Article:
The New Facebook “Mid-Roll” Ads Mean The End To Enjoying Video On The Worlds Top Social Network
Heres what you need to know about Facebook video ads and how video will dominate the future of Facebook.
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Facebook Video Ads
Facebook is giving publishers the opportunity to monetize their video content.
That's welcome news to a number of marketers who share videos on the Facebook platform but, until recently, have been unable to earn a single penny for their effort.
Here's what you need to know about Facebook video ads and how video will dominate the future of Facebook.
The new ads are offered in "mid-roll" format. That means, unlike with YouTube, the ads won't play at the very beginning of the video.
Apparently, Zuckerberg and company are under the impression that pre-roll ads are just too much of a disruption to the user experience. They're probably right. It's likely that countless users would bail on watching a video just because they don't want to wait for the pre-roll commercial to finish.
So here's how the mid-roll ads work: any video that's at least 90 seconds in length qualifies for a commercial 20 seconds in. That means publishers really need to "hook" viewers in the first 20 seconds if they want them to sit through a commercial to watch the remainder of the video.
Once upon a time, Facebook kept all the revenue generated from video ads. But that was during an initial testing phase.
Now, it's almost a 50/50 split. Facebook keeps only 45% of the revenue generated from ads and gives the remaining 55% to the publisher.
If that breakdown sounds familiar, that's because it's the exact breakdown that YouTube uses.
The Natives Were Restless
The reason that Facebook is enabling monetization of videos is because publishers were complaining that they weren't seeing any income from the creative works even when some of those videos were viewed millions of times. It just didn't seem right.
BuzzFeed, in particular, complained to Facebook that its viral videos weren't producing any revenue.
Further, some publishers were devoting considerable resources to their videos. That means they were spending a lot of time and money on projects that generated absolutely no cash flow.
That's why some organizations just abandoned the idea of producing videos completely.
Now that Facebook is enabling publishers to earn money from videos, two things are likely to happen. First, they're going to make more videos, knowing that they can make money off of them. Second, they're going to upload those videos to Facebook.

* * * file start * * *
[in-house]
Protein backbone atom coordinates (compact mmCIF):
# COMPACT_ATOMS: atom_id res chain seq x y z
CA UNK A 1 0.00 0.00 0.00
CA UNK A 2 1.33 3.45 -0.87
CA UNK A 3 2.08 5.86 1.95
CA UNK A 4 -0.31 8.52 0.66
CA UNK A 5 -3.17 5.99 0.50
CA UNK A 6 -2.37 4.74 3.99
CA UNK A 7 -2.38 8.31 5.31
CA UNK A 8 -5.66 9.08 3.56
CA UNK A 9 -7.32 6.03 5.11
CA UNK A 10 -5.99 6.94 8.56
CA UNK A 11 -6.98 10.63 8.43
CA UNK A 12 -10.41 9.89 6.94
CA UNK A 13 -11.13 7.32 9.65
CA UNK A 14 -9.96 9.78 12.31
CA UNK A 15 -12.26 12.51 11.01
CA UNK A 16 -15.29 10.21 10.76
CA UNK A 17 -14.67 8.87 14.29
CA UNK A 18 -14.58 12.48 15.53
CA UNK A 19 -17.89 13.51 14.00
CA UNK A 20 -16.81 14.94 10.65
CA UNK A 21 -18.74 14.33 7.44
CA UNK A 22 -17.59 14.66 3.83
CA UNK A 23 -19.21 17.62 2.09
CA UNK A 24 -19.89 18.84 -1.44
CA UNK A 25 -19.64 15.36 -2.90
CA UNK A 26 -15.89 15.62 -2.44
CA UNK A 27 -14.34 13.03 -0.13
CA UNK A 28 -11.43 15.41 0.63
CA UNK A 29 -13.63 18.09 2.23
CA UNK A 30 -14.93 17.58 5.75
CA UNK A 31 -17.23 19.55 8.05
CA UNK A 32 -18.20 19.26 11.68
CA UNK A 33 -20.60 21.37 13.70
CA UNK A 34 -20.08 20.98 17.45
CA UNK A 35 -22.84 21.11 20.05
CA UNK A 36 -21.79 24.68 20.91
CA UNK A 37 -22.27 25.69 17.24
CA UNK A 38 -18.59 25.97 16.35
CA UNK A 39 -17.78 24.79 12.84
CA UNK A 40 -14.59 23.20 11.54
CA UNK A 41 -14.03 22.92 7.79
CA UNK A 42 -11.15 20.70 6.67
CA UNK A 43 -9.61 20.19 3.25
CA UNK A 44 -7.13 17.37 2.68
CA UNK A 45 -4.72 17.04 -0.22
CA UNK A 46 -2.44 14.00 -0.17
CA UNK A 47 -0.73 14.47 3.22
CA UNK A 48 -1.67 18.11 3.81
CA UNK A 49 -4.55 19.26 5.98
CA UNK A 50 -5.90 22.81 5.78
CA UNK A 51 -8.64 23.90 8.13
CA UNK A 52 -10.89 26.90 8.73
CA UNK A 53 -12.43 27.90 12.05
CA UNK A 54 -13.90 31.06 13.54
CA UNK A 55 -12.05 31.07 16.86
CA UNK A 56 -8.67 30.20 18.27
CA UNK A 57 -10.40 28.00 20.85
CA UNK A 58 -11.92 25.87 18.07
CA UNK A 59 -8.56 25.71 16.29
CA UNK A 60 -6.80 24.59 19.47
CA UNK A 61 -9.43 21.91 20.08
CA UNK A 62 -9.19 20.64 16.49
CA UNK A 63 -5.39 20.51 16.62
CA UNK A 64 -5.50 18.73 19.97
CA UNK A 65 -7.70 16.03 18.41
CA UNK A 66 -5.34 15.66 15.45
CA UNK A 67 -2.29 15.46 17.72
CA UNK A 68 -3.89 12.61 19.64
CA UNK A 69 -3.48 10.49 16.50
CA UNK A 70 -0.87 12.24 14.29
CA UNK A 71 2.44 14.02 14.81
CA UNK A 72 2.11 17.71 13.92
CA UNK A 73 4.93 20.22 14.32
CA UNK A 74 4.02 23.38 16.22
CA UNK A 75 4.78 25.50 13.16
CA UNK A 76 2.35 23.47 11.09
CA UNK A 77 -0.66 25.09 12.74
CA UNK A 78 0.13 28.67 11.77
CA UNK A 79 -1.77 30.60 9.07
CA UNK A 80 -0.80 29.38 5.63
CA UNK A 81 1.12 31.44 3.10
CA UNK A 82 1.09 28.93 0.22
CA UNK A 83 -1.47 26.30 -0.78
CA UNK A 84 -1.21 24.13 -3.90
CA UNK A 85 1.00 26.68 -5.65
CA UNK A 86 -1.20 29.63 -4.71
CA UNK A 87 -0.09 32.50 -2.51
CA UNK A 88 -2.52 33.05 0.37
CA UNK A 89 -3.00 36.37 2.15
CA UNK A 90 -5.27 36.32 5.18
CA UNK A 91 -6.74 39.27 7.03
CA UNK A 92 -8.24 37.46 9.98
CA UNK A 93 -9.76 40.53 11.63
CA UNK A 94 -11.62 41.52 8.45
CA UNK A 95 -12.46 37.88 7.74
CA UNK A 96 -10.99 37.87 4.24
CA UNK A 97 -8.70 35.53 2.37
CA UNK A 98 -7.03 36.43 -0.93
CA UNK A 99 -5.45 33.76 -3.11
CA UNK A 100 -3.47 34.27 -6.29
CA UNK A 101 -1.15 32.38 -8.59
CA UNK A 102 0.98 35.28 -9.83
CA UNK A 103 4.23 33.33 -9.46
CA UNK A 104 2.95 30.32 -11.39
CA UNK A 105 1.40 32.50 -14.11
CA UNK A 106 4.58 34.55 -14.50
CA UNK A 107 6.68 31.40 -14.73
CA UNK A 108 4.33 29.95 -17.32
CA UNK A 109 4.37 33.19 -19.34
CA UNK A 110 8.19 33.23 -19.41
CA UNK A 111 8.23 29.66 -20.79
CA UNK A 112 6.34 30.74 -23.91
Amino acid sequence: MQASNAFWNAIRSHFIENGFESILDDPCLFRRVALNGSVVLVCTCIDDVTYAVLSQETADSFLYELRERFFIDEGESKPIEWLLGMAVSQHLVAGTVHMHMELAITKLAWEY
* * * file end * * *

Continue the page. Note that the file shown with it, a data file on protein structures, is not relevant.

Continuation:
That's a win-win situation for everybody. The publishers earn more money and Facebook gets free content while taking almost half of the revenue.
It Started a Couple of Years Ago
Two years ago, Facebook moved aggressively to show videos to its user community. By 2016, Facebook users were watching 100 million hours every day.
However, Zuckerberg vetoed the idea of pre-roll ads. So no money was forthcoming to publishers.
In 2015, Facebook created a separate video section and allowed some publishers to share revenue from video ads.
Last year, the company allowed publishers to create videos sponsored by advertisers. That enabled some publishers to rake in cash.
Finally, Facebook tested the mid-roll ads. That seems to be the winning formula, but time will tell if users will keep watching past the 20-second mark.
News Feed Videos
The mid-roll ad format will premiere in all types of videos hosted on the Facebook platform. That includes videos in the news feed.
Also, Facebook has telegraphed that it would run mid-roll ads in live videos and other video formats during the beginning of this year.
As a result of its new ad policy, it looks like Facebook is taking a different approach to how it counts a video "view."
In the past, the company counted a view as any time a user watches the clip for at least three seconds. Some people thought that wasn't fair, especially considering that Facebook automatically plays videos as people are scrolling through their news feeds.
Now, the ads only play once a user has watched the clip for at least 20 seconds. That means Facebook is likely to adjust what it counts as a view.
More importantly, videos will have to keep users attention for a while if publishers want to make any money from them.
Video Will Change the Future of Facebook
As we've seen, Facebook started aggressively promoting video content a couple of years ago. That initiative is still ongoing and likely to have effects for years to come.
In the wake of Facebook focusing more on video, non-video content is receiving less and less attention.
According a study published last year by NewsWhip, likes, comments, and sharing of linked articles from top news sites declined sharply as Facebook moved to an emphasis on video content.
At this point, Facebook doesn't seem to be alarmed by that drop. Maybe the company expected it.
Also, another study indicates that Facebook videos are shared seven times more than links. That kind of stat gives publishers a strong incentive to produce video content.
Clearly, Facebook is moving towards a platform that strongly favors video. Digital marketers who use Facebook to reach an audience should understand that and act accordingly.